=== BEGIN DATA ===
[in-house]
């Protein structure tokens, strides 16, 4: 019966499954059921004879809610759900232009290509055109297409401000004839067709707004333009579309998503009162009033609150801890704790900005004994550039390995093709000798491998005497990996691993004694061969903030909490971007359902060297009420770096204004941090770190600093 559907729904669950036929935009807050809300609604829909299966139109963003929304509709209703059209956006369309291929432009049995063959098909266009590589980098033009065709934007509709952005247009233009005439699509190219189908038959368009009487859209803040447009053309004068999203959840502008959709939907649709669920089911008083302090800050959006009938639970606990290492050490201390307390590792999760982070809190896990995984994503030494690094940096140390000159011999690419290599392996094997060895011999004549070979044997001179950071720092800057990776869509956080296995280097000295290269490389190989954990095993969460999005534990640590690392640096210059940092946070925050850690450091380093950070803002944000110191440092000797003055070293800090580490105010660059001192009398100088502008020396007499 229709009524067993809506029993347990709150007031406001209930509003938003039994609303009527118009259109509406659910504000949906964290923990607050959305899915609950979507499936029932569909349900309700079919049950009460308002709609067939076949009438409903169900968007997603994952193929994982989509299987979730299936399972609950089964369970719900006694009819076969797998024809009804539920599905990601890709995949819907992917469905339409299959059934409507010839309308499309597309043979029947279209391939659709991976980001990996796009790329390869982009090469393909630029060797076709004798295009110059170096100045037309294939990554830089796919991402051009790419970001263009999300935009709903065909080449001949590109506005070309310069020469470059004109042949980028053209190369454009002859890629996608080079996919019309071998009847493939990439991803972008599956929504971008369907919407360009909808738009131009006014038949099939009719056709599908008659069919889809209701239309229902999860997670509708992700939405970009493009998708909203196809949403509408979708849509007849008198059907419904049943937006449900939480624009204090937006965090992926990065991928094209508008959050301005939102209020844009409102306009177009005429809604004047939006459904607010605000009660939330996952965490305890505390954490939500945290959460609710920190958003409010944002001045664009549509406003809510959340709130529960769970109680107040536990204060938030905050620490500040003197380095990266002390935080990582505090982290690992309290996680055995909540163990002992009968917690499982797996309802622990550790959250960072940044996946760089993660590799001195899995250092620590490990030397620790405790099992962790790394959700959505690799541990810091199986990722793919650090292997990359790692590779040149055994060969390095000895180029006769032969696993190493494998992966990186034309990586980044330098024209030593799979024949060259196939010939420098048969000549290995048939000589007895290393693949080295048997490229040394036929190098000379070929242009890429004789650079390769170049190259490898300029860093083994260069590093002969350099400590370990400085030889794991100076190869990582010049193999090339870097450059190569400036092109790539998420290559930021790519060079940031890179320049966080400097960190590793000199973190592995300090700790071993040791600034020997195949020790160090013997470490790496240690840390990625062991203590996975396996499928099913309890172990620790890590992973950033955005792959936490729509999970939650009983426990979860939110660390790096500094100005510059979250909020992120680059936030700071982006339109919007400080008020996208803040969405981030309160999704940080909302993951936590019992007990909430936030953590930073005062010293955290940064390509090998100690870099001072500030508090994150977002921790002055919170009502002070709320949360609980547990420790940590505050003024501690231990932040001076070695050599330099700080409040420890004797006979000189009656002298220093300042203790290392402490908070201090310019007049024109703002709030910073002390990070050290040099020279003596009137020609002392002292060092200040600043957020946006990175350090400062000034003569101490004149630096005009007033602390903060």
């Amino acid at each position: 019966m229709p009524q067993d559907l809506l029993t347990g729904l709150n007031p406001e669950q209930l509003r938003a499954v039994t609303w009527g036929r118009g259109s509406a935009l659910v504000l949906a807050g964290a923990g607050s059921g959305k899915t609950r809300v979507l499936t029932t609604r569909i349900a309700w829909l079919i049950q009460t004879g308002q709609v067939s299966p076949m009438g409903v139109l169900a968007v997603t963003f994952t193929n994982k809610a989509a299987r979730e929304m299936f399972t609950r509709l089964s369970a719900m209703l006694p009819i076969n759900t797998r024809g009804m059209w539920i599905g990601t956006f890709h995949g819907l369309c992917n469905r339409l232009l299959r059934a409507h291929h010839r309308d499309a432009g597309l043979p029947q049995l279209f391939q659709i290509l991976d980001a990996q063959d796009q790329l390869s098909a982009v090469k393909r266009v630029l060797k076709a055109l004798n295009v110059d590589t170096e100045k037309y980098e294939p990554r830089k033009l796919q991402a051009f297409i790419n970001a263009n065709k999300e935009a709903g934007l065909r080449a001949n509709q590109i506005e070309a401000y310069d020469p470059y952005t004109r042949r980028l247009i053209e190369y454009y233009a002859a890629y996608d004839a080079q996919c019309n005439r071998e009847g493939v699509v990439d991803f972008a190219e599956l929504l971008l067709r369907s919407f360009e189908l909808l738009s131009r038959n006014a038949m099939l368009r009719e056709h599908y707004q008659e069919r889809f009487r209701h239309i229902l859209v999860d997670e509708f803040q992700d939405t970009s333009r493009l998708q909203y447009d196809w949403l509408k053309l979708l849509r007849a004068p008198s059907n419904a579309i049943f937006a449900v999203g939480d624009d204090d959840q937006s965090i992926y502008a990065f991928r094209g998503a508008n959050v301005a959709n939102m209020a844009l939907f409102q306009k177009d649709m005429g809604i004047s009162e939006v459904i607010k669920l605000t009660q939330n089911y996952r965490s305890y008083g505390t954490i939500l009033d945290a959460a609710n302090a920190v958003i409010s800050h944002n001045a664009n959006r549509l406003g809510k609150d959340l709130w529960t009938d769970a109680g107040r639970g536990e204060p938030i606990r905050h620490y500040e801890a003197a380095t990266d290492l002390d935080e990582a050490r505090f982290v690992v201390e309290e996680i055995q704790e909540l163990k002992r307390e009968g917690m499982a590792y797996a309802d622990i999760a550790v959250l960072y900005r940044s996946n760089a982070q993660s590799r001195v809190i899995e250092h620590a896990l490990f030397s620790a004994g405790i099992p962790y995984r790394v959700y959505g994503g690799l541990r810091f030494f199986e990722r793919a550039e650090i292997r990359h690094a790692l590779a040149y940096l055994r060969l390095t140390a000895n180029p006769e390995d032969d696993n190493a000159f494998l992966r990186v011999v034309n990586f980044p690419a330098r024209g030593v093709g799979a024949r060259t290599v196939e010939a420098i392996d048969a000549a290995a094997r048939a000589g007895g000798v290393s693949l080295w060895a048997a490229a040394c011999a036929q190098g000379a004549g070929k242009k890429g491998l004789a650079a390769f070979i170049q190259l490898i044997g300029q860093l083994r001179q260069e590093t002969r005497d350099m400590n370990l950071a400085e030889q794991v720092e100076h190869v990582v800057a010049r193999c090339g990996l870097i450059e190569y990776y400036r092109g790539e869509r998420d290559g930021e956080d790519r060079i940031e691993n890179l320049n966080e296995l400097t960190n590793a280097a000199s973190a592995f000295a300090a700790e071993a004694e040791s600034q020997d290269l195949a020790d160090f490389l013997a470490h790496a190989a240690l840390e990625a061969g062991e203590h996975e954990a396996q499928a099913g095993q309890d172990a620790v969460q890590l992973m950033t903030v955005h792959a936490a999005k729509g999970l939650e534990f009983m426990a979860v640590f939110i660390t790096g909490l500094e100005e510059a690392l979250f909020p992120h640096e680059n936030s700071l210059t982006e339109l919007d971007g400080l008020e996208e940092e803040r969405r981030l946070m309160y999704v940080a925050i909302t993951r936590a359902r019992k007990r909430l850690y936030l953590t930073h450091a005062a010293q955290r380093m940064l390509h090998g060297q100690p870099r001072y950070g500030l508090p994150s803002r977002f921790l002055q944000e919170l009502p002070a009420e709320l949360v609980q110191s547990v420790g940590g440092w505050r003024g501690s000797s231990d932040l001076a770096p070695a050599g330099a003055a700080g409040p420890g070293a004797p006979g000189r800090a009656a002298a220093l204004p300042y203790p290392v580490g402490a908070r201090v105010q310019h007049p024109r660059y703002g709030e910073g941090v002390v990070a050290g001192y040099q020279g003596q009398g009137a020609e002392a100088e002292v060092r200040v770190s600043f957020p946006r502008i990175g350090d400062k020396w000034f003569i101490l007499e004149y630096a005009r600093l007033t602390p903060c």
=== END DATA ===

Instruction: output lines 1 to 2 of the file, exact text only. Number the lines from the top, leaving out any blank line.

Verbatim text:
[in-house]
């Protein structure tokens, strides 16, 4: 019966499954059921004879809610759900232009290509055109297409401000004839067709707004333009579309998503009162009033609150801890704790900005004994550039390995093709000798491998005497990996691993004694061969903030909490971007359902060297009420770096204004941090770190600093 559907729904669950036929935009807050809300609604829909299966139109963003929304509709209703059209956006369309291929432009049995063959098909266009590589980098033009065709934007509709952005247009233009005439699509190219189908038959368009009487859209803040447009053309004068999203959840502008959709939907649709669920089911008083302090800050959006009938639970606990290492050490201390307390590792999760982070809190896990995984994503030494690094940096140390000159011999690419290599392996094997060895011999004549070979044997001179950071720092800057990776869509956080296995280097000295290269490389190989954990095993969460999005534990640590690392640096210059940092946070925050850690450091380093950070803002944000110191440092000797003055070293800090580490105010660059001192009398100088502008020396007499 229709009524067993809506029993347990709150007031406001209930509003938003039994609303009527118009259109509406659910504000949906964290923990607050959305899915609950979507499936029932569909349900309700079919049950009460308002709609067939076949009438409903169900968007997603994952193929994982989509299987979730299936399972609950089964369970719900006694009819076969797998024809009804539920599905990601890709995949819907992917469905339409299959059934409507010839309308499309597309043979029947279209391939659709991976980001990996796009790329390869982009090469393909630029060797076709004798295009110059170096100045037309294939990554830089796919991402051009790419970001263009999300935009709903065909080449001949590109506005070309310069020469470059004109042949980028053209190369454009002859890629996608080079996919019309071998009847493939990439991803972008599956929504971008369907919407360009909808738009131009006014038949099939009719056709599908008659069919889809209701239309229902999860997670509708992700939405970009493009998708909203196809949403509408979708849509007849008198059907419904049943937006449900939480624009204090937006965090992926990065991928094209508008959050301005939102209020844009409102306009177009005429809604004047939006459904607010605000009660939330996952965490305890505390954490939500945290959460609710920190958003409010944002001045664009549509406003809510959340709130529960769970109680107040536990204060938030905050620490500040003197380095990266002390935080990582505090982290690992309290996680055995909540163990002992009968917690499982797996309802622990550790959250960072940044996946760089993660590799001195899995250092620590490990030397620790405790099992962790790394959700959505690799541990810091199986990722793919650090292997990359790692590779040149055994060969390095000895180029006769032969696993190493494998992966990186034309990586980044330098024209030593799979024949060259196939010939420098048969000549290995048939000589007895290393693949080295048997490229040394036929190098000379070929242009890429004789650079390769170049190259490898300029860093083994260069590093002969350099400590370990400085030889794991100076190869990582010049193999090339870097450059190569400036092109790539998420290559930021790519060079940031890179320049966080400097960190590793000199973190592995300090700790071993040791600034020997195949020790160090013997470490790496240690840390990625062991203590996975396996499928099913309890172990620790890590992973950033955005792959936490729509999970939650009983426990979860939110660390790096500094100005510059979250909020992120680059936030700071982006339109919007400080008020996208803040969405981030309160999704940080909302993951936590019992007990909430936030953590930073005062010293955290940064390509090998100690870099001072500030508090994150977002921790002055919170009502002070709320949360609980547990420790940590505050003024501690231990932040001076070695050599330099700080409040420890004797006979000189009656002298220093300042203790290392402490908070201090310019007049024109703002709030910073002390990070050290040099020279003596009137020609002392002292060092200040600043957020946006990175350090400062000034003569101490004149630096005009007033602390903060």